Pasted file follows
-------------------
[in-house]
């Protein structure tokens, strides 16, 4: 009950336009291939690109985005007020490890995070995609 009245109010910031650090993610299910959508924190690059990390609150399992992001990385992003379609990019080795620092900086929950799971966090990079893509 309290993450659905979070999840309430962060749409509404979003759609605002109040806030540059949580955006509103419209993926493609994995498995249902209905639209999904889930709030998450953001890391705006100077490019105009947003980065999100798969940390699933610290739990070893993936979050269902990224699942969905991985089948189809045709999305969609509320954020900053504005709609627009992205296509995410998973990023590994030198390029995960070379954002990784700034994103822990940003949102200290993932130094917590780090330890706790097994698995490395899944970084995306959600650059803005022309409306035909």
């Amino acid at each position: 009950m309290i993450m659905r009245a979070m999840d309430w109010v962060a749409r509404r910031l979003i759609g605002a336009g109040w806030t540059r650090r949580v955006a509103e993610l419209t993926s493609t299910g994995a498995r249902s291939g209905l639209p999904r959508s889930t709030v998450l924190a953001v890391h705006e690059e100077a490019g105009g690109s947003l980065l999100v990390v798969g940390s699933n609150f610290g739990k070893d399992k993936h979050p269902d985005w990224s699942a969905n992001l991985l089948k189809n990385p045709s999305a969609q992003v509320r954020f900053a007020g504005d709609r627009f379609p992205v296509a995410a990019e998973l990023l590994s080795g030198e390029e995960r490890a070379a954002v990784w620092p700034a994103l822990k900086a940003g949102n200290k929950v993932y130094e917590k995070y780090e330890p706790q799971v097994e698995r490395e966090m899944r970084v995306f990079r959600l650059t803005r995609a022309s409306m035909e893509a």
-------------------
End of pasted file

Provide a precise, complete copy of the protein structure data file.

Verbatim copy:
[in-house]
């Protein structure tokens, strides 16, 4: 009950336009291939690109985005007020490890995070995609 009245109010910031650090993610299910959508924190690059990390609150399992992001990385992003379609990019080795620092900086929950799971966090990079893509 309290993450659905979070999840309430962060749409509404979003759609605002109040806030540059949580955006509103419209993926493609994995498995249902209905639209999904889930709030998450953001890391705006100077490019105009947003980065999100798969940390699933610290739990070893993936979050269902990224699942969905991985089948189809045709999305969609509320954020900053504005709609627009992205296509995410998973990023590994030198390029995960070379954002990784700034994103822990940003949102200290993932130094917590780090330890706790097994698995490395899944970084995306959600650059803005022309409306035909």
């Amino acid at each position: 009950m309290i993450m659905r009245a979070m999840d309430w109010v962060a749409r509404r910031l979003i759609g605002a336009g109040w806030t540059r650090r949580v955006a509103e993610l419209t993926s493609t299910g994995a498995r249902s291939g209905l639209p999904r959508s889930t709030v998450l924190a953001v890391h705006e690059e100077a490019g105009g690109s947003l980065l999100v990390v798969g940390s699933n609150f610290g739990k070893d399992k993936h979050p269902d985005w990224s699942a969905n992001l991985l089948k189809n990385p045709s999305a969609q992003v509320r954020f900053a007020g504005d709609r627009f379609p992205v296509a995410a990019e998973l990023l590994s080795g030198e390029e995960r490890a070379a954002v990784w620092p700034a994103l822990k900086a940003g949102n200290k929950v993932y130094e917590k995070y780090e330890p706790q799971v097994e698995r490395e966090m899944r970084v995306f990079r959600l650059t803005r995609a022309s409306m035909e893509a």